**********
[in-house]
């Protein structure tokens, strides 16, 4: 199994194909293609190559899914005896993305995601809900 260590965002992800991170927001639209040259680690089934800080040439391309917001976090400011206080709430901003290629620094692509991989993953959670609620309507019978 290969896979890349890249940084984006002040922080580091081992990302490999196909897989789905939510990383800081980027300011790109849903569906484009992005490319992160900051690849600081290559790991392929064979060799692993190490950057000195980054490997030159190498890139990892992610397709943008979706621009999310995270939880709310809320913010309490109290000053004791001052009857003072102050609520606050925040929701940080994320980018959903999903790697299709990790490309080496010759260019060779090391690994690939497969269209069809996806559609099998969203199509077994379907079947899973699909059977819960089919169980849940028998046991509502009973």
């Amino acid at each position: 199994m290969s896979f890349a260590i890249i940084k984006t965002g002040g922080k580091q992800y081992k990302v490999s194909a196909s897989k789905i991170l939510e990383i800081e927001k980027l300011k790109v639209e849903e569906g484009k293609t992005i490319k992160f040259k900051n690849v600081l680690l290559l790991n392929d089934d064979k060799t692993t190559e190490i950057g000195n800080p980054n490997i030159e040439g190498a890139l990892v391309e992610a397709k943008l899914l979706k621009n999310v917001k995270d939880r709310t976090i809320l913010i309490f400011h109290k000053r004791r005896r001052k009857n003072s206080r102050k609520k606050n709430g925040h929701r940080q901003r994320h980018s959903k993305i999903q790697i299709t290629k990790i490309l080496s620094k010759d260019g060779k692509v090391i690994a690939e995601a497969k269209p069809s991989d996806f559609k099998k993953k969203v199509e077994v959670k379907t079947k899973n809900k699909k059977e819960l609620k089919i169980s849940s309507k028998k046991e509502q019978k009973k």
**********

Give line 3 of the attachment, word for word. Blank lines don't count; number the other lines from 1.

């Amino acid at each position: 199994m290969s896979f890349a260590i890249i940084k984006t965002g002040g922080k580091q992800y081992k990302v490999s194909a196909s897989k789905i991170l939510e990383i800081e927001k980027l300011k790109v639209e849903e569906g484009k293609t992005i490319k992160f040259k900051n690849v600081l680690l290559l790991n392929d089934d064979k060799t692993t190559e190490i950057g000195n800080p980054n490997i030159e040439g190498a890139l990892v391309e992610a397709k943008l899914l979706k621009n999310v917001k995270d939880r709310t976090i809320l913010i309490f400011h109290k000053r004791r005896r001052k009857n003072s206080r102050k609520k606050n709430g925040h929701r940080q901003r994320h980018s959903k993305i999903q790697i299709t290629k990790i490309l080496s620094k010759d260019g060779k692509v090391i690994a690939e995601a497969k269209p069809s991989d996806f559609k099998k993953k969203v199509e077994v959670k379907t079947k899973n809900k699909k059977e819960l609620k089919i169980s849940s309507k028998k046991e509502q019978k009973k």